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Shoppers' day out


THE RESIDENTS of the city are on a shopping spree, with garment sellers offering special schemes for Onam. The discounts range from 20 to 50 per cent.

In children's wear, the accent is on stylised casuals. Weekender, Benetton and Kangaroo have a wide collection of casuals. Everfresh shirts, from Peter England, come with a price tag of Rs. 495 and upward. Shirts in bright and subtle hues of red, from Van Heusen, and Neon range of shirts from Indigo Nation are disappearing fast from the shelves.

The Raymond store offers a discount of 40 per cent on select Park Avenue shirts. Discount is being offered on shirts priced between Rs. 600 and Rs. 1,000. Colour Plus has brought out a new range of shirts and T-shirts. Fresh Onam collections are on offer at garment showrooms in the city such as Aiyappas, Parthas, Alapatt Silks, Sundaran Sundari and Venkatrao's.


The Rangoli brand of salwars is priced between Rs. 700 and Rs. 2,500. V-Star's embroidered salwar kameez are made from ethnic Kerala handloom.

The piece de resistance of the Czarina boutique is a two-toned sico (silk and cotton) Gadwal silk sari (with heavy zari borders) priced at around Rs. 5,000. Rajkot silks in beige and off-white colours, with bright borders, are priced between Rs. 1,500 and Rs. 3,000. Silk saris, with kantha work from West Bengal, come with a price tag of Rs. 6,000. If you wish to gift someone a sari, you could avail yourself of the Czarina offer -- they will deliver silk saris in gift boxes, to the addressee. Pakitu has on offer bandhini saris in cotton (Rs. 250 onwards). The dupattas, all in pure cotton, are priced at Rs. 150 upwards. Camel cottons are also doing well this season. Block-printed Maheshwari (silk and cotton) dupattas (above Rs. 600) and saris (above Rs. 900) are available in light pastel and mauve hues. Emerald green and maroon bandhini saris, replete with motifs of Ganesha, camels, birds and flowers, come in the Rs. 4000 - Rs. 10,000 range. Tamil Nadu village cotton sari, with jacquard thread work, costs between Rs. 800 and Rs. 1,200. Bomkai handlooms from Orissa are available in myriad combinations of green, yellow, blue and maroon. The intricate motifs, woven into the sari, comprise conches, birds, fishes and flowers. These exquisite Bomkais would cost you anywhere between Rs. 700 and Rs. 2,500. Sambalpuris, with rudraksha motifs, could be picked up for Rs. 1,980.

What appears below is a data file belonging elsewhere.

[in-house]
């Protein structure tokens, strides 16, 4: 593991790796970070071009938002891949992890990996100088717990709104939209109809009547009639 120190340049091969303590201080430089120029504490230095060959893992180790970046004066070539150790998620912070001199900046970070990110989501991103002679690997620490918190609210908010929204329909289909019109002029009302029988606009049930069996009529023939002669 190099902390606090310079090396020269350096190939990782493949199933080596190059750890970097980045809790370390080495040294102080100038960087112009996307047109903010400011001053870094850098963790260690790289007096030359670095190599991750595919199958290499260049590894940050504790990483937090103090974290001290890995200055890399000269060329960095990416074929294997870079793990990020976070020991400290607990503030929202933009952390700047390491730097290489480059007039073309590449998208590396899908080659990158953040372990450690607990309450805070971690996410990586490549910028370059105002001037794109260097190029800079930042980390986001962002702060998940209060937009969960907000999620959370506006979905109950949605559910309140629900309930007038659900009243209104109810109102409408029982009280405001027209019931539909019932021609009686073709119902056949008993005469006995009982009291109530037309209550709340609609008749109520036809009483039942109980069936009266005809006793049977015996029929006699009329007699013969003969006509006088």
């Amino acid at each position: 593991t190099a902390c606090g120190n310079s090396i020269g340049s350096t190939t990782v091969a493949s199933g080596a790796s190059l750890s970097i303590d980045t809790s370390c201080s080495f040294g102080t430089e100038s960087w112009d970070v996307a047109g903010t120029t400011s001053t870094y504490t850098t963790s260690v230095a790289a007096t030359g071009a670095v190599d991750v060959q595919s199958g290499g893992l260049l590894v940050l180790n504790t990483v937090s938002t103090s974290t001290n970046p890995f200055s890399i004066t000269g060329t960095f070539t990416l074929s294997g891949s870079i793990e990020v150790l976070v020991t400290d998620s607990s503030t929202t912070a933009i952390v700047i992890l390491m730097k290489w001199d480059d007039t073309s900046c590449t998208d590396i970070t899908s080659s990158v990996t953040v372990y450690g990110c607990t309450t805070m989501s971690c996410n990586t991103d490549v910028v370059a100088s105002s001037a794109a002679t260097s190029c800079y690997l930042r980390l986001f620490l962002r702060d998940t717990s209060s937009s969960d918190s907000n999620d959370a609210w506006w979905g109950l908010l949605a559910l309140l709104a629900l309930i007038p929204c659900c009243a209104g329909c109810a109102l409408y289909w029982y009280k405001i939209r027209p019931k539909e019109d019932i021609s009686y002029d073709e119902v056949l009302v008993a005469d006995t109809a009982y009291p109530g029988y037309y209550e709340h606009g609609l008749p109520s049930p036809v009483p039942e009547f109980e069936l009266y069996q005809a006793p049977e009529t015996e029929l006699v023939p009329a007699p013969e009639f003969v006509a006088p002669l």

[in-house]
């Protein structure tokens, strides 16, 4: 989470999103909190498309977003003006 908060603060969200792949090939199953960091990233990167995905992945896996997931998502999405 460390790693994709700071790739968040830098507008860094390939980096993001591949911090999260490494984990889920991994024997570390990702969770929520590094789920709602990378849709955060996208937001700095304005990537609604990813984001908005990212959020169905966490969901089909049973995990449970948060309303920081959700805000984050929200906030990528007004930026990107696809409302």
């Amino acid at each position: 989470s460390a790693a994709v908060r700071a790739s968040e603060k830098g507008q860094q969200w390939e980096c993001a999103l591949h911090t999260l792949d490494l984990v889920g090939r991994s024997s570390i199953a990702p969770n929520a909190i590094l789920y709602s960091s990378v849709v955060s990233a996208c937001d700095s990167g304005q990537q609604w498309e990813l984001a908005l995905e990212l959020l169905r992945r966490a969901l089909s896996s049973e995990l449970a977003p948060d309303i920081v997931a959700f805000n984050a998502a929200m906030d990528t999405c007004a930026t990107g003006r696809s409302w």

Pakitu offers you a range of indigos, reds and yellows in ek patti and do patti (diagonal design) leharias for Rs. 700 and above. A chaar patti leharia sari would cost you double the amount. Mulberry silks and crepe silks, with sprayed and block-printed designs, are priced at Rs. 1,700 and upward.

The boutique, Ethnic Weaves, has a new range of lilac and pink crushed tissues with details in embroidery. Pallavi cottons, kotas, leharia prints (with shibori and badla works) and Gadwals are the new rage. Kalamkari prints on Magalgiris and spun, block-printed Pashmina saris (Rs. 1,900), kantha work done on cotton saris (Rs. 1,050) are also in demand. Hand-embroidered Chanderi salwar sets come with a price tag of Rs. 890 and upward. The block printed Pashminas will make your purse lighter by about Rs. 1,100. Suryakala, another boutique in the city, has salwar sets starting from Rs. 250. Super net (customised printed) kotas will cost you Rs. 950 upward. Rasipuram cotton saris with zari-silk borders are priced between Rs. 1,500 and Rs. 5,000. Black and maroon shades of Assam silk and Erode silk are a hit with style-setters.

Crepes and georgettes, with heavy zari borders, have staged a comeback, thanks to the Hindi serials on Star and Zee TV. Pastel hued georgette saris, with sprays of sequin flowers, worn with crushed tissue or crepe blouses, are favoured in fashion circles. Cotton hand-painted, vegetable-dyed dupattas, with long classic kurtas in rich pictorial motifs convey a sophisticated look. If you thought vegetable colours were dull and boring, take a look at the cotton and silk block-printed collections at these boutiques. Ikat is in vogue while kurtis with sequins, badla and sitara work are all the rage on the campus.

SMITHA SADANANDAN

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